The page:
26 February 2013

South Sudan: Child Protection Survey Launched in Unity State

Bentiu — Unity state's minister for gender, child welfare and social development, Lubna Abdelgani, said Tuesday that the issue of girl's being forced to marry before they are of a mature age needs to addressed.

Abdelgani urged those who had been trained in child abuse prevention strategies to work within their communities to tackle the issue.

"As you go to all fields, you have to make sure and identify those negative issues, that mostly affecting the underage girls. Among Nuer and Dinka early marriage is a challenging situation among young girls as their parents forced them for marriage before mature age", said Abdelgani.

One of the outcomes of the training is for a survey to be conducted on the number of street children living in Unity state to determine the extent and causes of the problem.

The quantitative survey will kick off on Monday across Unity's nine counties, using the participants in this week's training.

The research will also look at what role government institutions related to children, justice, and gender can play in addressing the issue.

The group of researchers will also talk to chiefs and civil society to carry out assessments to better understand existing child protection mechanisms.

Abdelgani urged the commissioners of Unity state's counties to cooperate with the child protection survey and encourage those trained to conduct the survey to investigate the reality that children face in society.

The child protection survey is planned to take place in all of South Sudan's 10 states to evaluate the overall child protection system so that the government and UNICEF can look for solutions.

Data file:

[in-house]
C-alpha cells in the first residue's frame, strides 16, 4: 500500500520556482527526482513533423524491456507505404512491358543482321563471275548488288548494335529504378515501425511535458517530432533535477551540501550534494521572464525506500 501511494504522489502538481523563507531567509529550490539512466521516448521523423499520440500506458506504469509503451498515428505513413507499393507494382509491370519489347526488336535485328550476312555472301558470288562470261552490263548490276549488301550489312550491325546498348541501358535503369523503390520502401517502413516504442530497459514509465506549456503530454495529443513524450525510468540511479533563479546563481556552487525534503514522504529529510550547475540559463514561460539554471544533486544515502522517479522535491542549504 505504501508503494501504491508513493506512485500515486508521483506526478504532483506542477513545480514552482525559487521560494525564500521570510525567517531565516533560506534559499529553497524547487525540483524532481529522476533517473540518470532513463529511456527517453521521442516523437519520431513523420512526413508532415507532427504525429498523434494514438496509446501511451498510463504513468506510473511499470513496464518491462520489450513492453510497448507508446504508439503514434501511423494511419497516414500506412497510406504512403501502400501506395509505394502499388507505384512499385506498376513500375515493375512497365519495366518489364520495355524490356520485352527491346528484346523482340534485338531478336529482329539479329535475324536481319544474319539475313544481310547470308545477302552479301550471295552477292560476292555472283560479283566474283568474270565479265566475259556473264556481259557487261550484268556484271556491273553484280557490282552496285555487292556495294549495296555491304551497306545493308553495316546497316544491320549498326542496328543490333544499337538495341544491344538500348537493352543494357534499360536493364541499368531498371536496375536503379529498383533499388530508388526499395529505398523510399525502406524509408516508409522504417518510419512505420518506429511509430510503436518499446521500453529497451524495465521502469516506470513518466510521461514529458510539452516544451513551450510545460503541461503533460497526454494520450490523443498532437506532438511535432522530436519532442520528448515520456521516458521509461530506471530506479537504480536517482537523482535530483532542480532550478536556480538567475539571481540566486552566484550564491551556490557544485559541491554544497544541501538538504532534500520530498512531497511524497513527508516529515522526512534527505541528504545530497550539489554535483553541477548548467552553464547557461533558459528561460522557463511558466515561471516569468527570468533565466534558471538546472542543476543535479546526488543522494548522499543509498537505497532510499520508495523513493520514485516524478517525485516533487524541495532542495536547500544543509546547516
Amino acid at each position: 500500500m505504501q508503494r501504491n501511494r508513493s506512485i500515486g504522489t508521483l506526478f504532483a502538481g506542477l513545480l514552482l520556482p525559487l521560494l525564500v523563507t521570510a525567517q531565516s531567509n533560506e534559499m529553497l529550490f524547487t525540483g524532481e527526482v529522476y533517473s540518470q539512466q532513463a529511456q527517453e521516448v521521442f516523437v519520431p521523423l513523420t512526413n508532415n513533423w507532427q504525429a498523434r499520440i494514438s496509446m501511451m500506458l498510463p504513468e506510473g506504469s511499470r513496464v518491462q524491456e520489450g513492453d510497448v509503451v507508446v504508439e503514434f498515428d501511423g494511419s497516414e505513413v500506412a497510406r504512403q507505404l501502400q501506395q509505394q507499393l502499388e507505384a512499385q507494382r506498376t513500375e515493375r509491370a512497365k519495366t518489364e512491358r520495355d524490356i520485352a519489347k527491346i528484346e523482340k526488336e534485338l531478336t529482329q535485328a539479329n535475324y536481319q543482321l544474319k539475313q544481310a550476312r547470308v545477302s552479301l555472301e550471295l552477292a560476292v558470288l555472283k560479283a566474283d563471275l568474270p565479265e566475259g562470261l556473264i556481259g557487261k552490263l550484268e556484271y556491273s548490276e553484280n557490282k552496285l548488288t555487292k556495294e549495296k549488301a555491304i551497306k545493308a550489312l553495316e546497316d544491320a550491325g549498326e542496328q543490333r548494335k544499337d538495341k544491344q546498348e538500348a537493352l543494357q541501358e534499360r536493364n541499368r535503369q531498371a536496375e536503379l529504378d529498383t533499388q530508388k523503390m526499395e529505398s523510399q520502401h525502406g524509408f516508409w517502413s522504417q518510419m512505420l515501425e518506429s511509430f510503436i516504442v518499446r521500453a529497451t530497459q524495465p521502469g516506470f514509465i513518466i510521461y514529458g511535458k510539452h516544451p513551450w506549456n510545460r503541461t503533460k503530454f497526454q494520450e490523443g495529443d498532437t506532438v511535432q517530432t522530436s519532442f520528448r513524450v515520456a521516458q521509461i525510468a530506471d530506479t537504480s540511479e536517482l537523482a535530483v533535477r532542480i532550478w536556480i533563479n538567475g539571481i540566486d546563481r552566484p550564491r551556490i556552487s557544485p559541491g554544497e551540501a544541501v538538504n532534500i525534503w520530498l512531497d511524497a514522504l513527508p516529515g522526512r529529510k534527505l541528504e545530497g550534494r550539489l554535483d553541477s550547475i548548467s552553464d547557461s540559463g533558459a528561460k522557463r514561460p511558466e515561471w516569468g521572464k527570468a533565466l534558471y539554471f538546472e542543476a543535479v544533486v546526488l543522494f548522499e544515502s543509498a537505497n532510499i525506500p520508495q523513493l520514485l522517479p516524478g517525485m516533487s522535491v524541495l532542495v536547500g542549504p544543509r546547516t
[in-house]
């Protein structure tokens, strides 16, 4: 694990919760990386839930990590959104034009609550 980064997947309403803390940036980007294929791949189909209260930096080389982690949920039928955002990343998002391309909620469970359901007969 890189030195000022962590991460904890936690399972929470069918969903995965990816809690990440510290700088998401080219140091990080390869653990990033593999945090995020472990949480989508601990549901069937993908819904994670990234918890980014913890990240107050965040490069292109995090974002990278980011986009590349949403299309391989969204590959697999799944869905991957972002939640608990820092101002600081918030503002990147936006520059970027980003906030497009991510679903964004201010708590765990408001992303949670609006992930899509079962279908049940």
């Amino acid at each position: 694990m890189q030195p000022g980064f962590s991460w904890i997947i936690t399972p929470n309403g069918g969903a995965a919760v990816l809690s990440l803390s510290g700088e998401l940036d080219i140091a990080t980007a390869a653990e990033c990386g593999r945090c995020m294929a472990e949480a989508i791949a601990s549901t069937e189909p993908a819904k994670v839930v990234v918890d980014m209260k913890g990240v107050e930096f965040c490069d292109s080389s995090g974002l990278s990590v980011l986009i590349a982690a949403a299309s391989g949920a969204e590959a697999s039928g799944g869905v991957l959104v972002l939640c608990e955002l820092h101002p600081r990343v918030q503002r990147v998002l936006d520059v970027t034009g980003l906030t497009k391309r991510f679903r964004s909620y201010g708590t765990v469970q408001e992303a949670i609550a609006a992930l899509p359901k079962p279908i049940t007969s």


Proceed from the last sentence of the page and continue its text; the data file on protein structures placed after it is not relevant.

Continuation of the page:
Many children are forced roam the market areas of the Unity capital, such as eight-year-old Dak Puot, who says he has been forced to walk along the streets to find food in order to survive.

"I'm taking this life on the street in order to feed myself and also at least to do some work to buy clothing", said Puot.

Anecdotal evidence indicates that heavy floods and a poor harvest in Unity state have contributed to the increasing numbers of street kids in Bentiu and Rubkona town.

Some children are forced onto the streets due to a lack of guardians, while some are forced to sleep rough because their families cannot support them.

Twelve year old Kam Wiecni told Sudan Tribune on Wednesday that he took to the streets after loosing his parents.

"I have been in the street, not because I like it but due to condition of no one taking care of me, I lost my family some five years ago and have no where to go but taking street as home for myself", said Wiecni.

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